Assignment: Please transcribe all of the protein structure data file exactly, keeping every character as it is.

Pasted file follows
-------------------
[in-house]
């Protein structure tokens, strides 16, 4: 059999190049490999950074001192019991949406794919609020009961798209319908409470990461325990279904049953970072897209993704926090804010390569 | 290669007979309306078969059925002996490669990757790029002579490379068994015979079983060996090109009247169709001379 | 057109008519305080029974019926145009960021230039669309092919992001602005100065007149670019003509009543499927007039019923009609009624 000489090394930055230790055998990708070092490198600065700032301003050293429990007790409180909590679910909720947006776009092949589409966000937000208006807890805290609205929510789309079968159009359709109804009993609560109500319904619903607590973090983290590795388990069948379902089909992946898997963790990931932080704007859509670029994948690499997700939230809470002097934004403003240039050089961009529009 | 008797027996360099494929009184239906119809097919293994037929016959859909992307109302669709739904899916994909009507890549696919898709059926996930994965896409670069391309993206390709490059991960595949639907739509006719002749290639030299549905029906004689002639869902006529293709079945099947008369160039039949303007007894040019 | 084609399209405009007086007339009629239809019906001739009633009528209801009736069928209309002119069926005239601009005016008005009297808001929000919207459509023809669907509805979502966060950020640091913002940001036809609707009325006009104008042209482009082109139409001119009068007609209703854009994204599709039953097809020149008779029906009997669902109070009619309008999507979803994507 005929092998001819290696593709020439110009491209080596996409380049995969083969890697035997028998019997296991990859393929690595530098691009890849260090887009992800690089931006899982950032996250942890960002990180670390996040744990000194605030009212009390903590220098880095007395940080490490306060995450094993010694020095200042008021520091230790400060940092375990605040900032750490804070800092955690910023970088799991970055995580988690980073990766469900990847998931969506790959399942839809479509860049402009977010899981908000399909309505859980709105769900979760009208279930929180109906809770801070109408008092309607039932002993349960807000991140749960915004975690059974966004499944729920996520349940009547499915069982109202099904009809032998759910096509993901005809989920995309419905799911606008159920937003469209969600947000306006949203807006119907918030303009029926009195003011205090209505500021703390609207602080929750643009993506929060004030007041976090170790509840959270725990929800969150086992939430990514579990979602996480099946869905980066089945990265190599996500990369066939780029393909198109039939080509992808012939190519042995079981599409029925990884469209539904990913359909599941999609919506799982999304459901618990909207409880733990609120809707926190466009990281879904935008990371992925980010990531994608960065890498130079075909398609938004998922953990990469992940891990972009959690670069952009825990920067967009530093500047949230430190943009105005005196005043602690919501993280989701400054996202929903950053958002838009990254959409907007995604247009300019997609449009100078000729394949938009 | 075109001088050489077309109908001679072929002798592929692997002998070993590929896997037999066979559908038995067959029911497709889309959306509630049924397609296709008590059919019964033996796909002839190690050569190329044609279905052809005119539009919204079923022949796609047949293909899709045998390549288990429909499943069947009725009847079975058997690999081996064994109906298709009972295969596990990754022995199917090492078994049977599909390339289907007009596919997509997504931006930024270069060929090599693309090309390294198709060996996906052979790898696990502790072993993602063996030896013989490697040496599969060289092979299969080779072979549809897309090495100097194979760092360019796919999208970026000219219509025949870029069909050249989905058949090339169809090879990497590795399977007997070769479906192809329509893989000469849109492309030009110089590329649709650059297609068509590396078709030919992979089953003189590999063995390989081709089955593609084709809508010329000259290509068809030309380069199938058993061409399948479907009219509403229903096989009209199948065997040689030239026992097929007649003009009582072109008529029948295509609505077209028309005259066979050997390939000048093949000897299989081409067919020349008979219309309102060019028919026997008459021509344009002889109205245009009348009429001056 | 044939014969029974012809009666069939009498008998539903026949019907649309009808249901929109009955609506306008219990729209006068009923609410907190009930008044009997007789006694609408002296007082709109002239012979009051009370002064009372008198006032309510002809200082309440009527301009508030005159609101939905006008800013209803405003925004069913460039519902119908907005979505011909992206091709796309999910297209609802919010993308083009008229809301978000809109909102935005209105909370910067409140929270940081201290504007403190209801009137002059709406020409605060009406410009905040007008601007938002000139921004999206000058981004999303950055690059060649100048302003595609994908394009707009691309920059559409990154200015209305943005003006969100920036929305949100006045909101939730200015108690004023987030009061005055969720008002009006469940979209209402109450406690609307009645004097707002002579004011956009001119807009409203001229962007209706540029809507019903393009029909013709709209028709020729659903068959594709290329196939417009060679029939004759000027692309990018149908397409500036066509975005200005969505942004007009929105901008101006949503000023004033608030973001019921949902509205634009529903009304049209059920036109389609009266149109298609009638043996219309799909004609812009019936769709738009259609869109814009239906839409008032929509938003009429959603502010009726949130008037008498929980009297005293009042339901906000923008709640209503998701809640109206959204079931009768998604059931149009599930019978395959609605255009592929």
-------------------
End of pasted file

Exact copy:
[in-house]
């Protein structure tokens, strides 16, 4: 059999190049490999950074001192019991949406794919609020009961798209319908409470990461325990279904049953970072897209993704926090804010390569 | 290669007979309306078969059925002996490669990757790029002579490379068994015979079983060996090109009247169709001379 | 057109008519305080029974019926145009960021230039669309092919992001602005100065007149670019003509009543499927007039019923009609009624 000489090394930055230790055998990708070092490198600065700032301003050293429990007790409180909590679910909720947006776009092949589409966000937000208006807890805290609205929510789309079968159009359709109804009993609560109500319904619903607590973090983290590795388990069948379902089909992946898997963790990931932080704007859509670029994948690499997700939230809470002097934004403003240039050089961009529009 | 008797027996360099494929009184239906119809097919293994037929016959859909992307109302669709739904899916994909009507890549696919898709059926996930994965896409670069391309993206390709490059991960595949639907739509006719002749290639030299549905029906004689002639869902006529293709079945099947008369160039039949303007007894040019 | 084609399209405009007086007339009629239809019906001739009633009528209801009736069928209309002119069926005239601009005016008005009297808001929000919207459509023809669907509805979502966060950020640091913002940001036809609707009325006009104008042209482009082109139409001119009068007609209703854009994204599709039953097809020149008779029906009997669902109070009619309008999507979803994507 005929092998001819290696593709020439110009491209080596996409380049995969083969890697035997028998019997296991990859393929690595530098691009890849260090887009992800690089931006899982950032996250942890960002990180670390996040744990000194605030009212009390903590220098880095007395940080490490306060995450094993010694020095200042008021520091230790400060940092375990605040900032750490804070800092955690910023970088799991970055995580988690980073990766469900990847998931969506790959399942839809479509860049402009977010899981908000399909309505859980709105769900979760009208279930929180109906809770801070109408008092309607039932002993349960807000991140749960915004975690059974966004499944729920996520349940009547499915069982109202099904009809032998759910096509993901005809989920995309419905799911606008159920937003469209969600947000306006949203807006119907918030303009029926009195003011205090209505500021703390609207602080929750643009993506929060004030007041976090170790509840959270725990929800969150086992939430990514579990979602996480099946869905980066089945990265190599996500990369066939780029393909198109039939080509992808012939190519042995079981599409029925990884469209539904990913359909599941999609919506799982999304459901618990909207409880733990609120809707926190466009990281879904935008990371992925980010990531994608960065890498130079075909398609938004998922953990990469992940891990972009959690670069952009825990920067967009530093500047949230430190943009105005005196005043602690919501993280989701400054996202929903950053958002838009990254959409907007995604247009300019997609449009100078000729394949938009 | 075109001088050489077309109908001679072929002798592929692997002998070993590929896997037999066979559908038995067959029911497709889309959306509630049924397609296709008590059919019964033996796909002839190690050569190329044609279905052809005119539009919204079923022949796609047949293909899709045998390549288990429909499943069947009725009847079975058997690999081996064994109906298709009972295969596990990754022995199917090492078994049977599909390339289907007009596919997509997504931006930024270069060929090599693309090309390294198709060996996906052979790898696990502790072993993602063996030896013989490697040496599969060289092979299969080779072979549809897309090495100097194979760092360019796919999208970026000219219509025949870029069909050249989905058949090339169809090879990497590795399977007997070769479906192809329509893989000469849109492309030009110089590329649709650059297609068509590396078709030919992979089953003189590999063995390989081709089955593609084709809508010329000259290509068809030309380069199938058993061409399948479907009219509403229903096989009209199948065997040689030239026992097929007649003009009582072109008529029948295509609505077209028309005259066979050997390939000048093949000897299989081409067919020349008979219309309102060019028919026997008459021509344009002889109205245009009348009429001056 | 044939014969029974012809009666069939009498008998539903026949019907649309009808249901929109009955609506306008219990729209006068009923609410907190009930008044009997007789006694609408002296007082709109002239012979009051009370002064009372008198006032309510002809200082309440009527301009508030005159609101939905006008800013209803405003925004069913460039519902119908907005979505011909992206091709796309999910297209609802919010993308083009008229809301978000809109909102935005209105909370910067409140929270940081201290504007403190209801009137002059709406020409605060009406410009905040007008601007938002000139921004999206000058981004999303950055690059060649100048302003595609994908394009707009691309920059559409990154200015209305943005003006969100920036929305949100006045909101939730200015108690004023987030009061005055969720008002009006469940979209209402109450406690609307009645004097707002002579004011956009001119807009409203001229962007209706540029809507019903393009029909013709709209028709020729659903068959594709290329196939417009060679029939004759000027692309990018149908397409500036066509975005200005969505942004007009929105901008101006949503000023004033608030973001019921949902509205634009529903009304049209059920036109389609009266149109298609009638043996219309799909004609812009019936769709738009259609869109814009239906839409008032929509938003009429959603502010009726949130008037008498929980009297005293009042339901906000923008709640209503998701809640109206959204079931009768998604059931149009599930019978395959609605255009592929």